Storms generate more business for Generac
Hiring event Wednesday in Whitewater

By Katherine Michalets - Freeman Staff

Sept. 12, 2017

 A worker at the Whitewater Generac Power Systems distribution center prepares shipments of generators bound for Florida and the Southeast in the company’s response to Hurricane Irma on Saturday.
Submitted photo

TOWN OF GENESEE - As parts of the United States bear the brunt of two major storms, Generac Power Systems is quickly hiring people to build generators and pumps for those affected.

The damage caused by Hurricane Harvey and Hurricane Irma has resulted in increased demand for generators.

According to the Town of Genesee-based company, it has already increased production to ensure there are generators available for customers facing extended power outages.

"We have pre-staged inventory at distribution centers throughout the Southeast that has been shipping all week," said Aaron Jagdfeld, president and CEO of Generac, in a statement Monday. "We are now sending additional units to be sure that everyone who needs a portable generator has access to one. We are doing everything we can to assure residents have safe, portable backup power right now. And the thoughts of all of us here at Generac are with the millions of Floridians in the path of this dangerous storm."

A hiring event will be held from 10 a.m. to 5 p.m. Wednesday at Generac's Whitewater plant, 757 N. Newcomb St. The company anticipates hiring dozens for permanent and temporary positions in its Whitewater and Jefferson facilities, primarily in assembly and material handling.

Positions are available for all shifts, and all full-time positions come with a complete benefits package. For college students willing to work part-time afternoons and evenings, flexible working hours are also available.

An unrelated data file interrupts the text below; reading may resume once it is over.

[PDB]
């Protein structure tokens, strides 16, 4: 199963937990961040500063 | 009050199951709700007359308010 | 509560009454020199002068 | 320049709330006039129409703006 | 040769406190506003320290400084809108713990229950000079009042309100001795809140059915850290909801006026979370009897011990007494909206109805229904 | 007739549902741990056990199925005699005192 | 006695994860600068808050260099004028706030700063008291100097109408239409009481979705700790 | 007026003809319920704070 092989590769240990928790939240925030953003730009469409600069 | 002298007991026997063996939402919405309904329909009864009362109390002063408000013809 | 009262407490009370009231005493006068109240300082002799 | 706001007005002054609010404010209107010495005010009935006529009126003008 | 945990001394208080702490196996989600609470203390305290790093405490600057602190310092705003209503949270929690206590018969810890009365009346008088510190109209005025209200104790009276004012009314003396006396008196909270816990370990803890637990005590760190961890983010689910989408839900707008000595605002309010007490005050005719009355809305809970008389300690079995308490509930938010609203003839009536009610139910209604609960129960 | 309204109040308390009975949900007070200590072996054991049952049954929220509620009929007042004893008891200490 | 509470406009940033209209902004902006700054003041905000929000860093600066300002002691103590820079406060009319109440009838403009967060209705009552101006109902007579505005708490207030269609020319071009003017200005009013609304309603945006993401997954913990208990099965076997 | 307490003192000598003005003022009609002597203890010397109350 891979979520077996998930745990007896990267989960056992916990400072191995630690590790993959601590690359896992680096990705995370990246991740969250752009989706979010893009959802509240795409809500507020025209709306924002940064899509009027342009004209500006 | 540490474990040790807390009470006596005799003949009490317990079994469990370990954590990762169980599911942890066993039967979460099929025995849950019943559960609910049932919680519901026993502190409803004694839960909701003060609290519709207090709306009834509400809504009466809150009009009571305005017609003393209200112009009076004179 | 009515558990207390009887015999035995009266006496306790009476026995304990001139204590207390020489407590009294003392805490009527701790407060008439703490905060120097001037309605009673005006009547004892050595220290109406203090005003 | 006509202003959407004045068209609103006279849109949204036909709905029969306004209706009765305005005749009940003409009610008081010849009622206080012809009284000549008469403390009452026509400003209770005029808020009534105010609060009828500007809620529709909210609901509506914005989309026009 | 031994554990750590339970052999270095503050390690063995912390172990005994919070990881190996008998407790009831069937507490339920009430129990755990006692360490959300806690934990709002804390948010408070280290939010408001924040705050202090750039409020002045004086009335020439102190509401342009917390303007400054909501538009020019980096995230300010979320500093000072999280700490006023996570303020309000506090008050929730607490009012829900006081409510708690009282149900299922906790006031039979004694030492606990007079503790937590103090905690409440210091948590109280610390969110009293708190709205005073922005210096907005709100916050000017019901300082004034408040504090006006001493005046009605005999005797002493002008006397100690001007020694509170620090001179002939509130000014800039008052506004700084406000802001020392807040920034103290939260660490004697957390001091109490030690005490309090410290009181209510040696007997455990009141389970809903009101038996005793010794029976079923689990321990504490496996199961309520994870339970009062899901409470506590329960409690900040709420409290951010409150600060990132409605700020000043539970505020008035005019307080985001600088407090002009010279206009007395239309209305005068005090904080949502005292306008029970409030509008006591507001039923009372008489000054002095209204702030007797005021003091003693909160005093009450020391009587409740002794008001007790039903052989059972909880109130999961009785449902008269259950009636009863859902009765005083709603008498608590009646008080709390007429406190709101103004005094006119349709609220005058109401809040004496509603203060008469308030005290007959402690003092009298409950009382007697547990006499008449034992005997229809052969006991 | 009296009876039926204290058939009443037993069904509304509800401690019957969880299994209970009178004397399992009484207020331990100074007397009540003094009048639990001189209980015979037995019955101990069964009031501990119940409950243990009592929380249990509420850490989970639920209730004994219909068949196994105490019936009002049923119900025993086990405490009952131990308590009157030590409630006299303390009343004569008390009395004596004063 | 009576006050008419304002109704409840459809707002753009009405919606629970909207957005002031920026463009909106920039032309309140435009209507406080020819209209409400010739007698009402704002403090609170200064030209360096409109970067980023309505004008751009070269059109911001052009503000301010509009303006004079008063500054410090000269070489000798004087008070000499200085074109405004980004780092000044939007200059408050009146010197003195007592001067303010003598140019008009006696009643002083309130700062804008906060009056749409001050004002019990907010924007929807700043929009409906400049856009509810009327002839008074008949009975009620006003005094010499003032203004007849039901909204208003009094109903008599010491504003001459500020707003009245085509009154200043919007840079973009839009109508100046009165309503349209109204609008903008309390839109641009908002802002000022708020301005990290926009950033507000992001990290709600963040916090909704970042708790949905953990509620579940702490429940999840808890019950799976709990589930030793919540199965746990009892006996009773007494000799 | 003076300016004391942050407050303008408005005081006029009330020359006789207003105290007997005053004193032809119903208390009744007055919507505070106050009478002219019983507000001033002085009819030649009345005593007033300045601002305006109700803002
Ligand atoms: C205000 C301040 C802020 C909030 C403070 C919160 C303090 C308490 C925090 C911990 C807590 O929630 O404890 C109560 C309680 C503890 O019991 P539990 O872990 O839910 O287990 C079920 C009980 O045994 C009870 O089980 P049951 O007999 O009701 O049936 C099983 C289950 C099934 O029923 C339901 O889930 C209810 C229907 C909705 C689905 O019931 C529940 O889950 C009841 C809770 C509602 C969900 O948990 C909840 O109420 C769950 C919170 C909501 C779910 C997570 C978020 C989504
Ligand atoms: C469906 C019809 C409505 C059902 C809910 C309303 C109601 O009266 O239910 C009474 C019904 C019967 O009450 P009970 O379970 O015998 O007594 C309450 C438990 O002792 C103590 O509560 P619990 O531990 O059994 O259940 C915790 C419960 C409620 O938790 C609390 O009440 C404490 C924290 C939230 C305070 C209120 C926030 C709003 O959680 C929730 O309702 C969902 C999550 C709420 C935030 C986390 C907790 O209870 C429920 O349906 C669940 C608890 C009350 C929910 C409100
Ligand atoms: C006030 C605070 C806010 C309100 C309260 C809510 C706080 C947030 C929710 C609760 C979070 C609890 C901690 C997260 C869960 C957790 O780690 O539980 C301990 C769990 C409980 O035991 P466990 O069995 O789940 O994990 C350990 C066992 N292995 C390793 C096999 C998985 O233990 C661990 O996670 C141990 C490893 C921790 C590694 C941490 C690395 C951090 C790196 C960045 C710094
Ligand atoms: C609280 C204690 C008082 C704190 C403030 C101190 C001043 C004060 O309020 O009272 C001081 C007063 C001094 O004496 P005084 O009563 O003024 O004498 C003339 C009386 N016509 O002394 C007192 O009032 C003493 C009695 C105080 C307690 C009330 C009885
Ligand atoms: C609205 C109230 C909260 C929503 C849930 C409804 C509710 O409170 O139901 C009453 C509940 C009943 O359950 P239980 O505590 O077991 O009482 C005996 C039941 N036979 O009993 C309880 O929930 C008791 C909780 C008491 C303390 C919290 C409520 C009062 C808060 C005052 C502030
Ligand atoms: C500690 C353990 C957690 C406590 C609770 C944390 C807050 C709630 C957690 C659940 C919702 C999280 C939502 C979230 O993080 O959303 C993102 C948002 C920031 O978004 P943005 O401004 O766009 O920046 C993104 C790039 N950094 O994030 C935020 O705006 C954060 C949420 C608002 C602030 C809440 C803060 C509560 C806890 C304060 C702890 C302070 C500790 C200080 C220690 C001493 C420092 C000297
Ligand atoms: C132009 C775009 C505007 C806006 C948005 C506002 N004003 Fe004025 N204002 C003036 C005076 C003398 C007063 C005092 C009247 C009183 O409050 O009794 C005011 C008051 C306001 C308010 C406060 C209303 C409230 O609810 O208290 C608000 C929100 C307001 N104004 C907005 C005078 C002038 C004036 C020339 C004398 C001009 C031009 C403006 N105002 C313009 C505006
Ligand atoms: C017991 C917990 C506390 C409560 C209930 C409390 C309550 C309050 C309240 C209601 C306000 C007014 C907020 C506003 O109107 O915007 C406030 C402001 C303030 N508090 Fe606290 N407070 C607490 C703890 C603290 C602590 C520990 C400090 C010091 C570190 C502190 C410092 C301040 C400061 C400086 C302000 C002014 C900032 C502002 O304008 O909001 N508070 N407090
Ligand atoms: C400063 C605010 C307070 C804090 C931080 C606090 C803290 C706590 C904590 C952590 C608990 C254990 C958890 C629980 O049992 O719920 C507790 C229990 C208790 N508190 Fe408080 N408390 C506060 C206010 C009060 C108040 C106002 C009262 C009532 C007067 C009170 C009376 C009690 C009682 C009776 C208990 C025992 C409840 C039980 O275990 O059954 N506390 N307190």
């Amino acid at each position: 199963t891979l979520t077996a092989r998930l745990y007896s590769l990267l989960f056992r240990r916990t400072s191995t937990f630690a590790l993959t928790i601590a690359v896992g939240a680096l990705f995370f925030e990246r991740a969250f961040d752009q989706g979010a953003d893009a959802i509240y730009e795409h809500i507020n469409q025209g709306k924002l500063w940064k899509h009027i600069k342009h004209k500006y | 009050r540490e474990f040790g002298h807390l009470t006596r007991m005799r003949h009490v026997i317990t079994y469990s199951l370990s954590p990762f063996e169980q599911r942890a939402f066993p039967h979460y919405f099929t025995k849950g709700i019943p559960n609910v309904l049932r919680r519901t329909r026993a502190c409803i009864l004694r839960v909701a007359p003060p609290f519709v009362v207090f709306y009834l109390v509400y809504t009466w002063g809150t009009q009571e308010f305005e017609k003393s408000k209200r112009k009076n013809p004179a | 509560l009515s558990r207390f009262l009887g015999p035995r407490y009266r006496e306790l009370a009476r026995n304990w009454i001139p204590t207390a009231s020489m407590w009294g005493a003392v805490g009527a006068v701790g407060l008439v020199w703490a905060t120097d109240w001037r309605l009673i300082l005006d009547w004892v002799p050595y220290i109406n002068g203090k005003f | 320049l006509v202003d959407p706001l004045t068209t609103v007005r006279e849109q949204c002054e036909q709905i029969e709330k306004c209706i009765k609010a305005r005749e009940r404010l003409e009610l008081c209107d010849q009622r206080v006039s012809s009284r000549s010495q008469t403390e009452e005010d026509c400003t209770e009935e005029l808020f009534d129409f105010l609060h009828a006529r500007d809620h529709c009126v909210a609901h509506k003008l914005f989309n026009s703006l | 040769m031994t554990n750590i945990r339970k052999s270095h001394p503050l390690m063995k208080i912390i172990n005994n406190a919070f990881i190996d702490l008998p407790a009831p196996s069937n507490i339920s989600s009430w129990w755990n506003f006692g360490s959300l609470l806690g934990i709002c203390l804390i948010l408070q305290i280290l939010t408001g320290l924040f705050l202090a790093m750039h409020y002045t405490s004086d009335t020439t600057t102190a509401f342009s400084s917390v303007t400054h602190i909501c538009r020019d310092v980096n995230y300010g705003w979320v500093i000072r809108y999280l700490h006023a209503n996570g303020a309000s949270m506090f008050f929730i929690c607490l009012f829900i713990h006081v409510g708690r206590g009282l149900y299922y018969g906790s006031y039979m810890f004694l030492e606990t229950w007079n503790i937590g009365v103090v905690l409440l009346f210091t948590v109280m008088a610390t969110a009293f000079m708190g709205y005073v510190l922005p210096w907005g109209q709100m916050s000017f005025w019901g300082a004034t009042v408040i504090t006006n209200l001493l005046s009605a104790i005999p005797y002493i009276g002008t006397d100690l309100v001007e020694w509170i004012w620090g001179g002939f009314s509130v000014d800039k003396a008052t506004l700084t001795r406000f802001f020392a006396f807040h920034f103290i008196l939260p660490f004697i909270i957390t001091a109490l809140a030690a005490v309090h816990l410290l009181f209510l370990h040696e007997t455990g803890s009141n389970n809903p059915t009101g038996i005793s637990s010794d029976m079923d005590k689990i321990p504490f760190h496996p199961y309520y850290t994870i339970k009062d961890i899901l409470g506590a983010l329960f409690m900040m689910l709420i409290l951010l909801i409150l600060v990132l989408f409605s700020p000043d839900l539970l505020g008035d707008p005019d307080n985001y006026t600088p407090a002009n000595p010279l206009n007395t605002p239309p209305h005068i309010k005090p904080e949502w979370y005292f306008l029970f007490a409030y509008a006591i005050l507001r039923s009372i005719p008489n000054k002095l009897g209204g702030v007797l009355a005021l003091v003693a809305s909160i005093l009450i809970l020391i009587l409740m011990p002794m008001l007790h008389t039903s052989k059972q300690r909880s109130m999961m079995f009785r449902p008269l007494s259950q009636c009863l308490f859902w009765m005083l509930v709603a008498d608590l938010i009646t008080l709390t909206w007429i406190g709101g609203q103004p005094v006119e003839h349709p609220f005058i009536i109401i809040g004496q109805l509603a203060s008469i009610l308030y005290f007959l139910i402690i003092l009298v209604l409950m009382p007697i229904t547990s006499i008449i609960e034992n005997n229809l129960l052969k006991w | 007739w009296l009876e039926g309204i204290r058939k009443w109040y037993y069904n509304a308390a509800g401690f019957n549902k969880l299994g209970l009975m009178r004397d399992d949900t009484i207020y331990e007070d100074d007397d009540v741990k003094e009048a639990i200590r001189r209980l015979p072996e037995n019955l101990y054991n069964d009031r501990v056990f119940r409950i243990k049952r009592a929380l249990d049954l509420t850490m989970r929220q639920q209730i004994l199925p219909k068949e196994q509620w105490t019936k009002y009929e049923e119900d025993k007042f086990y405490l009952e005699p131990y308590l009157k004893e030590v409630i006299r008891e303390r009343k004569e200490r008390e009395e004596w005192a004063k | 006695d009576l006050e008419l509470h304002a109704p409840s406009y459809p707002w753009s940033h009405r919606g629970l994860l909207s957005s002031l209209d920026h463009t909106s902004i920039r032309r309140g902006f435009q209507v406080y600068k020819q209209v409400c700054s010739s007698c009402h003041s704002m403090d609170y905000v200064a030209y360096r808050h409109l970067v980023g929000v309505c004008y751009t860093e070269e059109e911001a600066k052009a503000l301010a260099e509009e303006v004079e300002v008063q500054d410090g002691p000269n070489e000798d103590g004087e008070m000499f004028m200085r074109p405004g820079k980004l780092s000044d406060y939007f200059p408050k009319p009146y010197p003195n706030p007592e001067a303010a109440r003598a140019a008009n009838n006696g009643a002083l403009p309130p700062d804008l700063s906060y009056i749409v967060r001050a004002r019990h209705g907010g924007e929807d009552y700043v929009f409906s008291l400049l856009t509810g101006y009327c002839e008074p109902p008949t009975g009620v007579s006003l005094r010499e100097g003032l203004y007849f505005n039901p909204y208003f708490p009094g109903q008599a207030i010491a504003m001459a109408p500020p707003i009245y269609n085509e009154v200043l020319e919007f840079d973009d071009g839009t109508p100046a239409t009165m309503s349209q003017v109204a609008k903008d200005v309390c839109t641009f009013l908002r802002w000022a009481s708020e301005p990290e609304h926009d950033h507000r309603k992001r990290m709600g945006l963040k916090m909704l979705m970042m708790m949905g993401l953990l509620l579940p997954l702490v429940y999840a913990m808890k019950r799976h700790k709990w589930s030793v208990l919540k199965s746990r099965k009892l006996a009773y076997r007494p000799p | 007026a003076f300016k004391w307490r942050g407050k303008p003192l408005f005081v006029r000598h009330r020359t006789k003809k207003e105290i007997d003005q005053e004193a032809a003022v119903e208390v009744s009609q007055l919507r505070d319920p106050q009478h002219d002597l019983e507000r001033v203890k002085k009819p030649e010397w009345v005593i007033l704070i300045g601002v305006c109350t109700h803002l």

In addition to making generators for people in Florida and Texas to use, Generac has sent people to physically help with recovery.

"We have also deployed disaster response teams to assist with service, parts and supplies. Those teams can service and repair nearly any brand of generator, and are made up of employee volunteers," said Jagdfeld.

Those sent to storm-affected areas can work on all generator brands.

"For both Harvey and Irma we deployed storm response teams. These are teams of factory-trained technicians whose job it is to support our dealer and retail partners in the affected areas with the repair and service of generators of all kinds - not just Generac," said Art Aiello,  senior marketing communications/PR manager for Generac. "Our teams were in east Texas for about a week, and they left yesterday morning (Sunday) for Florida. They have a trailer and several vans full of parts, and we will direct them across the affected areas in response to dealer and retailer requests. They will stay down there for as long as they are needed."

Aiello said it's not known how long an increased demand for generators will last.

"Big storms like this tend to create a 'new normal' in terms of demand. By that, I mean that they result in a spike in demand that tends to stay at a higher level than it was before," he said.

More information can be found online at